Eric Wright

Begin With the “Why” In Mind    

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It is an Eye Opening Experience

Simon Sinek in his now famous TED Talk, “Start with Why. How Great Leaders Inspire Action,” strove to explain how the Wright Brothers, Martin Luther King Jr. and Apple succeeded, while many others with similar goals, during the same time period, never achieved their results or recognition.

All of his illustrations made interesting points but he particularly focused on the Wright Brothers. Though they were the least qualified to achieve success, they were the first ones to fly. Samuel Langley, then secretary of the Smithsonian Institute, had the best people working for him and all the money he needed to be the first to make a machine that could fly. The Wright Brothers on the other hand, funded their efforts with the proceeds from their bicycle shop.

In fact, when the Wrights succeeded, Langley abandoned the project, like an explorer who was beaten to the North Pole. He didn’t even have the foresight to take the technology and develop it from conception to maturity. He only wanted the fame and fortune of being first. The Wright Brothers, on the other hand, believed they were changing the world. The difference, according to Sinek, was they understood the “why.”

The Rest of the Story

Here is a side story that is as amazing. When the Wright Brothers were successful, they sent a telegraph home to their sister Katharine:

“SUCCESS, FOUR FLIGHTS THURSDAY MORNING ALL AGAINST TWENTY ONE MILE WIND, STARTED FROM LEVEL WITH ENGINE POWER ALONE, AVERAGE SPEED THROUGH AIR TWENTY ONE MILES, LONGEST 57 SECONDS, INFORM PRESS, HOME FOR CHRISTMAS.”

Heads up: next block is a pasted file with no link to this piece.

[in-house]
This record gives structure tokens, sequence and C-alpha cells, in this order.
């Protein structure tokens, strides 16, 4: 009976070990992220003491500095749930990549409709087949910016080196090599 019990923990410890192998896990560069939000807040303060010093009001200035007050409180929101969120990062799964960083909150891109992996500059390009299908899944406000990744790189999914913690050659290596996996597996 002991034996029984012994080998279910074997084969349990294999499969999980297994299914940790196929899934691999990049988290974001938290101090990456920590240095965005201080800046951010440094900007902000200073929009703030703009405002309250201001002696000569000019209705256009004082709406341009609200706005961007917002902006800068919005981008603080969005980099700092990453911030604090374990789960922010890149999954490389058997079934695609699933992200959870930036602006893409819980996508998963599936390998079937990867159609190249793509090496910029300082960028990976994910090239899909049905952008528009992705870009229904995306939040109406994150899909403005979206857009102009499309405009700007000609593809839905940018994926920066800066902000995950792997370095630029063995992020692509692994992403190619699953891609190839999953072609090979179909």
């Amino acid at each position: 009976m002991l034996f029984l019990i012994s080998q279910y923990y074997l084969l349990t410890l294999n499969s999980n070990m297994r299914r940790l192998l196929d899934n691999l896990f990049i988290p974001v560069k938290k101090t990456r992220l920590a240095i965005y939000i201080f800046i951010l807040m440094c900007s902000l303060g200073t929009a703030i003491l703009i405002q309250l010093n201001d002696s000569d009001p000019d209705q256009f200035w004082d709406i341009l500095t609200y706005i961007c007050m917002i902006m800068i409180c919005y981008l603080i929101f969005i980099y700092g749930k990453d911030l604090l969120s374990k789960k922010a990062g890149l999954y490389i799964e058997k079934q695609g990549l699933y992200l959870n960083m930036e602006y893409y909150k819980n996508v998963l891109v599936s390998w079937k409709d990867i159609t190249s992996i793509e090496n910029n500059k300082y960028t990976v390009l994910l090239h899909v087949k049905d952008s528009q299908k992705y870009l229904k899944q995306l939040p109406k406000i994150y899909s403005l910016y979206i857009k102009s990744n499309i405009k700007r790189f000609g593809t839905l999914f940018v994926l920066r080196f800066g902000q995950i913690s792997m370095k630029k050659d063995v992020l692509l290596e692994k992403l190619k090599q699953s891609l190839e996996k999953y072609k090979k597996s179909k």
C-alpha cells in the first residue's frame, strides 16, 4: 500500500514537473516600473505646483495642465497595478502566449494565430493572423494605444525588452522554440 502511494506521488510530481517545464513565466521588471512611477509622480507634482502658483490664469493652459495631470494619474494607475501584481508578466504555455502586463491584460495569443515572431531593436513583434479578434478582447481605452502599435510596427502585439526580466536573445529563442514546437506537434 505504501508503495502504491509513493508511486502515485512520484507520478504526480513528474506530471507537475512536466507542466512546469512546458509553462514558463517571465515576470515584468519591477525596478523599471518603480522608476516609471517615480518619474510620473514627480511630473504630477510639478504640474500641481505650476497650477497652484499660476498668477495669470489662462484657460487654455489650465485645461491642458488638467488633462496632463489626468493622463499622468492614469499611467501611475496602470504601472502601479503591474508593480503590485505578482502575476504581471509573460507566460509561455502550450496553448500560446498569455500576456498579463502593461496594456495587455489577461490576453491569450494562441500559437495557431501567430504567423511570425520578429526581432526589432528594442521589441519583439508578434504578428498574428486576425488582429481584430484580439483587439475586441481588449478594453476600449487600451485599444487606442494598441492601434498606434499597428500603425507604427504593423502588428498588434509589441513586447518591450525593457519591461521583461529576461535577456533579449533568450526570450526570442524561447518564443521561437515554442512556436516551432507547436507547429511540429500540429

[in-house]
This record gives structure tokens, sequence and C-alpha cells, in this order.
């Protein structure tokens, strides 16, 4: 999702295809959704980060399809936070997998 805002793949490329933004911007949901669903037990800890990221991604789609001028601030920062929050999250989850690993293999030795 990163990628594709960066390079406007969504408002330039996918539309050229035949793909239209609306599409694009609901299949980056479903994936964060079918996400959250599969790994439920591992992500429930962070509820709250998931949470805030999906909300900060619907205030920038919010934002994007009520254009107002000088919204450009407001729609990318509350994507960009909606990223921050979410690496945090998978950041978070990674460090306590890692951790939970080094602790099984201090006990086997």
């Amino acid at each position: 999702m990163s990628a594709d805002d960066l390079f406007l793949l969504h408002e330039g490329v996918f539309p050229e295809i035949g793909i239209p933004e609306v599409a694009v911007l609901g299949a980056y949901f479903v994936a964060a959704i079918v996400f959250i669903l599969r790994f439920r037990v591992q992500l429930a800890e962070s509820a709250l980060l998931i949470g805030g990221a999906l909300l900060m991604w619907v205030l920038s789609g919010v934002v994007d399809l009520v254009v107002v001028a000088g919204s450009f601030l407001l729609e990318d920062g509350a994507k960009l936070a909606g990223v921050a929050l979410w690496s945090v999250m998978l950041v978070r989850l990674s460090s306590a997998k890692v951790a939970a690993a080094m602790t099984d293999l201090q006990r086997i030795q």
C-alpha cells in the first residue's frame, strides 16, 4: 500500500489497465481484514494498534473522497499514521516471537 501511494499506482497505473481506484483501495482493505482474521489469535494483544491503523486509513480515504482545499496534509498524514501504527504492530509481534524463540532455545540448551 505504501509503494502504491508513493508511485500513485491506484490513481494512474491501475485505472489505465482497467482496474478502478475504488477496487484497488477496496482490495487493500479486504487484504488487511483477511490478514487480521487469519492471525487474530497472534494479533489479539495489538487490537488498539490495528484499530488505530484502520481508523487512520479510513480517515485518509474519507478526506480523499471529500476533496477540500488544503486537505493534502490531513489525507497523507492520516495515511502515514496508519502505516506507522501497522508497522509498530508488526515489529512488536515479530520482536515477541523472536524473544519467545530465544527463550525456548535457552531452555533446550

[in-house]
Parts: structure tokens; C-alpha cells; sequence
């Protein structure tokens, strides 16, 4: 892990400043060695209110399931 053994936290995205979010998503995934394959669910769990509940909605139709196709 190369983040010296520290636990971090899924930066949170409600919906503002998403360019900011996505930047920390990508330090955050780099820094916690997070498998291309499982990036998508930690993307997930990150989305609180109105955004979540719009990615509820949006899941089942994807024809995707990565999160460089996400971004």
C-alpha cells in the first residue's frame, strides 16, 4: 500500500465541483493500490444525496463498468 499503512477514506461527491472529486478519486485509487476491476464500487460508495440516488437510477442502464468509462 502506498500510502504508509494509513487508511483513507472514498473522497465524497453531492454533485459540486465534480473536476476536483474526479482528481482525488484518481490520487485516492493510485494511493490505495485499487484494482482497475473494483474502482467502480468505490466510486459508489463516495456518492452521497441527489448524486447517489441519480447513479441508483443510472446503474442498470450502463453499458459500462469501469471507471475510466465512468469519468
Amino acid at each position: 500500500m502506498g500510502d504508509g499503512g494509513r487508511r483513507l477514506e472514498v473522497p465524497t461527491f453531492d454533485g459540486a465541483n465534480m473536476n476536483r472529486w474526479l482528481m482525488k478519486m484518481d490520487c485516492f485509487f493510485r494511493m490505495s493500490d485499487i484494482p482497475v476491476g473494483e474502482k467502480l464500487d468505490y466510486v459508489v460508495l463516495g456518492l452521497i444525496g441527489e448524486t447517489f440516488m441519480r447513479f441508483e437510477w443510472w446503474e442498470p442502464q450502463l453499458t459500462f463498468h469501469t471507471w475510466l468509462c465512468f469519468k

David McCullough wrote in his book “The Wright Brothers,” “It had been agreed earlier that were Wilbur and Orville to succeed at Kitty Hawk, Lorin their older brother, acting as press agent, would immediately notify the local papers and the Associated Press.”

So when Katharine delivered their “SUCCESS” telegram, Lorin took it downtown to the city editor at the Dayton Daily Journal, Frank Tunison, who also represented the Associated Press. He read the telegram and showed no interest. “Fifty-seven seconds, hey?” he reportedly said. “If it had been fifty-seven minutes, then it might have been a news item.”

All that appeared in the Dayton Daily News was that the brothers, who had been away doing experiments in North Carolina, would be home for Christmas!

 

Missing History Because You’re In It
Not missing the history that is being written right around us, which many times is camouflaged by our short sightedness or familiarity, has to be one of our most purposeful resolutions for 2016. Tens of thousands gathered to watch the manned launches from the Cape beginning in the early 1960’s, few however showed up to view Dr. Robert Goddard’s initial launches in 1926.

The other key resolution is understanding the “why” of what we are doing. When the “why” is clear, the most daunting tasks are embraced.

It is said that when Ernest Shackleton, the famous Arctic explorer, was preparing for one of his expeditions, he put the following announcement in the newspaper: “Men wanted for hazardous journey, small wages, bitter cold, long months of complete darkness, constant danger, safe return doubtful, honor and recognition in case of success.” To everyone’s amazement, volunteers showed up in droves. That is the power of the “why.”

 

 

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